We bring fresh fruit and cheese on the plane, oranges, apples, pears, etc. for vitamin and water content. We usually skip the plane food. Btw we bring clorox wipes and clean the table and chair arms where we are seated. Do bring hand cleaner and use it each time you leave the airline bathrooms.

We use eye shades and try to simulate darkness as soon as possible....No movies

When the flight crew serves breakfast we make sure to begin stretching. ...Signaling our bodies it is time to get up.

Our flight makes a change in Dublin. We then have a cup of coffee And then try to function on European time for meals and pills.
 
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CdnDreamer

Active Member
Camino(s) past & future
Frances (2012, 2015 & 2018) San Salvador (2018)
#13
I fly out of Toronto. I eat a huge meal at the airport and then take an over the counter sleeping pill. (I think it is similar to Benadryl) I take a flight that leaves early evening, and arrives in the morning. Since I sleep the whole 7 hours on the plane, I am on European time when I arrive. (I sleep through the meals on the plane.) It takes me about two days to start feeling hungry at the right time, but that is my only symptom of jet lag.
 
Camino(s) past & future
Camino del Norte / Primitivo Sept-Oct 2017
Camino del Norte (2019)
#14
I am not sure there really is “a plan” that works for everyone. The body needs time to adjust to your new Location! However, I have noticed that when I am rested before leaving, I have an easier time adjusting when I am there.


Cut down on stress!
We make sure we are packed a few days ahead of time. We stay at the airport hotel we are flying from the Night before our night flight. We get a late check out and rest the morning of the flight rather than taking a two hour ride to the airport. We get a good breakfast at the hotel. Rest some more, keeping the legs elevated...then do an hours workout at the hotel workout room. We eat lunch at the hotel and check out abt 2pm. We take the free hotel airport shuttle and check in. We are fortunate to have free passes to our airlines club which is already through security and we spend two stressless hours at the club before going to the gate. I tell you all of this because the stress folks cause themselves before they board also has a toll on the body. Give yourself enough time at airport that you do not feel pressured!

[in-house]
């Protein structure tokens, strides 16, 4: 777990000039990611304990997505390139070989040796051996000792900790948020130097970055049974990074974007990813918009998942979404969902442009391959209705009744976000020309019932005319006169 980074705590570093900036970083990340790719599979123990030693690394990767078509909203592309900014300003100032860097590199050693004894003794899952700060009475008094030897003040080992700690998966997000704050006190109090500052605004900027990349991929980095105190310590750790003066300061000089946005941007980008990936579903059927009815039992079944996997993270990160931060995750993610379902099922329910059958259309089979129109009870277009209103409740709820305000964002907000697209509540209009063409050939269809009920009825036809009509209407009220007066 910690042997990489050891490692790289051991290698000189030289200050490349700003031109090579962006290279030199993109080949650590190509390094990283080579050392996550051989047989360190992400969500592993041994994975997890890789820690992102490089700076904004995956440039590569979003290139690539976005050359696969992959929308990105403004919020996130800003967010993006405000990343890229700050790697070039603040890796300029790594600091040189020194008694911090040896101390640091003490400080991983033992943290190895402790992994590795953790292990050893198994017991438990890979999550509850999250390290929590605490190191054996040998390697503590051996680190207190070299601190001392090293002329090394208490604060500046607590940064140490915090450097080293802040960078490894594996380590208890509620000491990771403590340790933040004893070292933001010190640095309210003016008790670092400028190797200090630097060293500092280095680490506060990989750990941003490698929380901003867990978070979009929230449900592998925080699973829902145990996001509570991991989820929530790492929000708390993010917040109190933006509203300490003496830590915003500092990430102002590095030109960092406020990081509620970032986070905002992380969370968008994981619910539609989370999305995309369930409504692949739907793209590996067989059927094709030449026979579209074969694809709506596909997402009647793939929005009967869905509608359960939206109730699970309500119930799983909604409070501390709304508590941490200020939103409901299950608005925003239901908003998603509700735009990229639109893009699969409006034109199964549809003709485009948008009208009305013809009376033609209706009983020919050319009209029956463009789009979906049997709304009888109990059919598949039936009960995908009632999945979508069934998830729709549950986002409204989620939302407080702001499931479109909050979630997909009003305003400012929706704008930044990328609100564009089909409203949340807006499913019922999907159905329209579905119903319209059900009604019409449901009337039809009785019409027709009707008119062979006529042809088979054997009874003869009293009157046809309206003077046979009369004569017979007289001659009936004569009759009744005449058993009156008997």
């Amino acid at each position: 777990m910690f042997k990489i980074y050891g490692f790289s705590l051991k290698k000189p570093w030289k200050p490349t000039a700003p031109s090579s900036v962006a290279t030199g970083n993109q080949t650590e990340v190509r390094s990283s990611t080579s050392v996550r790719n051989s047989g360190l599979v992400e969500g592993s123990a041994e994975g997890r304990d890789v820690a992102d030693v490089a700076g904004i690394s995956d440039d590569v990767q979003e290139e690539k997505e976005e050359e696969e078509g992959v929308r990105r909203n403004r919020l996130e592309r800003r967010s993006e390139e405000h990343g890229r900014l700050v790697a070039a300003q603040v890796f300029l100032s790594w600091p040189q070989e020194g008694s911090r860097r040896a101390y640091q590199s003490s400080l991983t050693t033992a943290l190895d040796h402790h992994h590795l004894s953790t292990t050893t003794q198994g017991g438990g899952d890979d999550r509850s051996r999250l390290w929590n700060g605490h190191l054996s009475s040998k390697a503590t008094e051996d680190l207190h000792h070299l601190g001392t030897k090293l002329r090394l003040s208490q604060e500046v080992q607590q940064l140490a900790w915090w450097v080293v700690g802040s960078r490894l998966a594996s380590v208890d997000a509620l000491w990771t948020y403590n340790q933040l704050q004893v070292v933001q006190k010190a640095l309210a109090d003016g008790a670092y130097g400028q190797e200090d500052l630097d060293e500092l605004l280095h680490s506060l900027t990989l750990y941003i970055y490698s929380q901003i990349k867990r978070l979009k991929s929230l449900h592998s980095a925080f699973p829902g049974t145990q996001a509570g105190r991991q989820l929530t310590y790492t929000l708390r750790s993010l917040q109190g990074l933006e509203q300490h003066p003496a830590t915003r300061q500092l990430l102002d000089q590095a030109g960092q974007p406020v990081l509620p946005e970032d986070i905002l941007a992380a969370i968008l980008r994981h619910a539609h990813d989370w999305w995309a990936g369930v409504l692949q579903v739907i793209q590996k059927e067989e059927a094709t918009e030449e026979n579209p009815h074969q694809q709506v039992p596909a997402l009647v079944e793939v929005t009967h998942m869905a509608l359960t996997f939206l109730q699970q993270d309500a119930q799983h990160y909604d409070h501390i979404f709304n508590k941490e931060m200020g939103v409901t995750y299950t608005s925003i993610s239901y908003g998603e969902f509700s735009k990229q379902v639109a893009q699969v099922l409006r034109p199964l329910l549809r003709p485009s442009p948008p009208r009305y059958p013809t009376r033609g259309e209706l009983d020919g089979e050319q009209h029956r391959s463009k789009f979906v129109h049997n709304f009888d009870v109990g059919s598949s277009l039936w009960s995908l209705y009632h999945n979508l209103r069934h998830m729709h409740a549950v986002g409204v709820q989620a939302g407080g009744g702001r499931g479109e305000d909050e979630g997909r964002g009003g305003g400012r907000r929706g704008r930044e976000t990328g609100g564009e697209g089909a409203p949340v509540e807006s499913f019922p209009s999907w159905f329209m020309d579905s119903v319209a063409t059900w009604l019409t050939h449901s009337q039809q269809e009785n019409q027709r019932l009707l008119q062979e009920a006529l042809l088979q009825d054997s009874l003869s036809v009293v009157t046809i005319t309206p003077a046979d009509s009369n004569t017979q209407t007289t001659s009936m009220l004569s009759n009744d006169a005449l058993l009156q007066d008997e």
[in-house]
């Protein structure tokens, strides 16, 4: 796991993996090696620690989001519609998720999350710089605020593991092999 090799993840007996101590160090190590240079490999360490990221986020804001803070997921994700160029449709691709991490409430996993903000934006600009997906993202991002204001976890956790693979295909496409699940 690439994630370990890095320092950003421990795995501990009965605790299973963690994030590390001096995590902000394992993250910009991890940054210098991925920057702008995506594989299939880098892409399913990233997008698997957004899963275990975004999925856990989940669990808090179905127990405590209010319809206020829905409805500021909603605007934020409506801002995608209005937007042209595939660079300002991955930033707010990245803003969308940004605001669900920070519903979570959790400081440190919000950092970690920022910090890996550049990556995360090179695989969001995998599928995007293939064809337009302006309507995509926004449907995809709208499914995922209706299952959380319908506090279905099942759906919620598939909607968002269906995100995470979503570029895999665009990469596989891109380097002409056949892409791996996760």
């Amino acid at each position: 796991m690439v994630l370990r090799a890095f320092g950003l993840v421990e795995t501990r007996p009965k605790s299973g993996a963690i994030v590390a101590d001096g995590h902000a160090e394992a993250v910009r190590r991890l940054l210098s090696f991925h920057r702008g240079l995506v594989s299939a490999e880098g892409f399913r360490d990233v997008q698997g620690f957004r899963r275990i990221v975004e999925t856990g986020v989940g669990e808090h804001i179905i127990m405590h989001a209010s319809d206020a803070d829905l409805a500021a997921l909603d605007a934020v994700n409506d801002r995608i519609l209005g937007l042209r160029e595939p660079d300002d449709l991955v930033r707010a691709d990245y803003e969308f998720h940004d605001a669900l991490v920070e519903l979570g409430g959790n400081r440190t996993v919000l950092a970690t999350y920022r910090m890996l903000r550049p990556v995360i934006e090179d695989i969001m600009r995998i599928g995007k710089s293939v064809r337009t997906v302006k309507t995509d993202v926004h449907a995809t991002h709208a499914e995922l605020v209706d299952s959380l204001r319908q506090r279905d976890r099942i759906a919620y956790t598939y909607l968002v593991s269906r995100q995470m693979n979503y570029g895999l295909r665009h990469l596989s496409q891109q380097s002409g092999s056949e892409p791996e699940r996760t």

On the plane
Do not drink alcohol on the plane...resist beer, wine and spirits. Also pass on caffeinated products. Alcohol and caffeine will contribute to dehydration! Drink lots of water make sure you buy bottled water before boarding or fill your bottle at the airport. Do not drink airplane water unless it comes in unopened bottles.

We bring fresh fruit and cheese on the plane, oranges, apples, pears, etc. for vitamin and water content. We usually skip the plane food. Btw we bring clorox wipes and clean the table and chair arms where we are seated. Do bring hand cleaner and use it each time you leave the airline bathrooms.

We use eye shades and try to simulate darkness as soon as possible....No movies

When the flight crew serves breakfast we make sure to begin stretching. ...Signaling our bodies it is time to get up.

Our flight makes a change in Dublin. We then have a cup of coffee And then try to function on European time for meals and pills.
This is the best and most practical advice that I've read. Thank you! I've just copied it and added it to my "Helpful Info" document to use on our next overseas trip, and certainly for our next Camino (Sept 2019). My acupuncturist gave me only one piece of advice, and that was to drink a lot of water for 48 hours prior to our flight (and plenty more en route). This seemed to work; no jet lag from LA to San Sebastian, with a 12-hour layover in Madrid.